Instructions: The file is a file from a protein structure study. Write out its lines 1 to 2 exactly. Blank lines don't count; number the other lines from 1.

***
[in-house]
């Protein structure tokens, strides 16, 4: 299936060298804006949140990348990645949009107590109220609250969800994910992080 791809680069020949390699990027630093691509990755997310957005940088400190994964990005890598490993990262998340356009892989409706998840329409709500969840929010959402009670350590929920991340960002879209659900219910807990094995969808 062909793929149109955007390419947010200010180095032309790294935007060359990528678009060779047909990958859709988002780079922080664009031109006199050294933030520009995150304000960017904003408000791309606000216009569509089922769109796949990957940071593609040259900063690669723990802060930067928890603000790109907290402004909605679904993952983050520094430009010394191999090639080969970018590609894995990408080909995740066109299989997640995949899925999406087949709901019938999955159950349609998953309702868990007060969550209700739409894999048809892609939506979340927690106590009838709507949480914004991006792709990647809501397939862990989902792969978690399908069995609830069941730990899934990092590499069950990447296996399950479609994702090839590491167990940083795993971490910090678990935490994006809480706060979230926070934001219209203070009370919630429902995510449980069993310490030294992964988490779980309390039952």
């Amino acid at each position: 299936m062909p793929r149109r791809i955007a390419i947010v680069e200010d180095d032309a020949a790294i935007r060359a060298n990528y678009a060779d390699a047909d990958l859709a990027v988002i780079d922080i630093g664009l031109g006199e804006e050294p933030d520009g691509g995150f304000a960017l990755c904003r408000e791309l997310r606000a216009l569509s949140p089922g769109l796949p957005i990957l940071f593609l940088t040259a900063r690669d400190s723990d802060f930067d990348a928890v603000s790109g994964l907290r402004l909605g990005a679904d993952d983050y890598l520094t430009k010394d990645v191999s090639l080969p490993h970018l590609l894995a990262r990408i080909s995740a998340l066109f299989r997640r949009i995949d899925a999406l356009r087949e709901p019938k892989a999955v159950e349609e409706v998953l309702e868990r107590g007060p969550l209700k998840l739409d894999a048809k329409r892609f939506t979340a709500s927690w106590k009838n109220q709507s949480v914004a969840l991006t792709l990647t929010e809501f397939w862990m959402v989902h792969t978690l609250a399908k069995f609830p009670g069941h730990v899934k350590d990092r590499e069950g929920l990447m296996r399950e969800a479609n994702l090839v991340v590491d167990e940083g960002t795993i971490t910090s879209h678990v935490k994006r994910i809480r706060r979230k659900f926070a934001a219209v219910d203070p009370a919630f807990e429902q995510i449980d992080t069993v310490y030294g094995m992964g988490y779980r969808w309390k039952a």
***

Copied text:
[in-house]
């Protein structure tokens, strides 16, 4: 299936060298804006949140990348990645949009107590109220609250969800994910992080 791809680069020949390699990027630093691509990755997310957005940088400190994964990005890598490993990262998340356009892989409706998840329409709500969840929010959402009670350590929920991340960002879209659900219910807990094995969808 062909793929149109955007390419947010200010180095032309790294935007060359990528678009060779047909990958859709988002780079922080664009031109006199050294933030520009995150304000960017904003408000791309606000216009569509089922769109796949990957940071593609040259900063690669723990802060930067928890603000790109907290402004909605679904993952983050520094430009010394191999090639080969970018590609894995990408080909995740066109299989997640995949899925999406087949709901019938999955159950349609998953309702868990007060969550209700739409894999048809892609939506979340927690106590009838709507949480914004991006792709990647809501397939862990989902792969978690399908069995609830069941730990899934990092590499069950990447296996399950479609994702090839590491167990940083795993971490910090678990935490994006809480706060979230926070934001219209203070009370919630429902995510449980069993310490030294992964988490779980309390039952």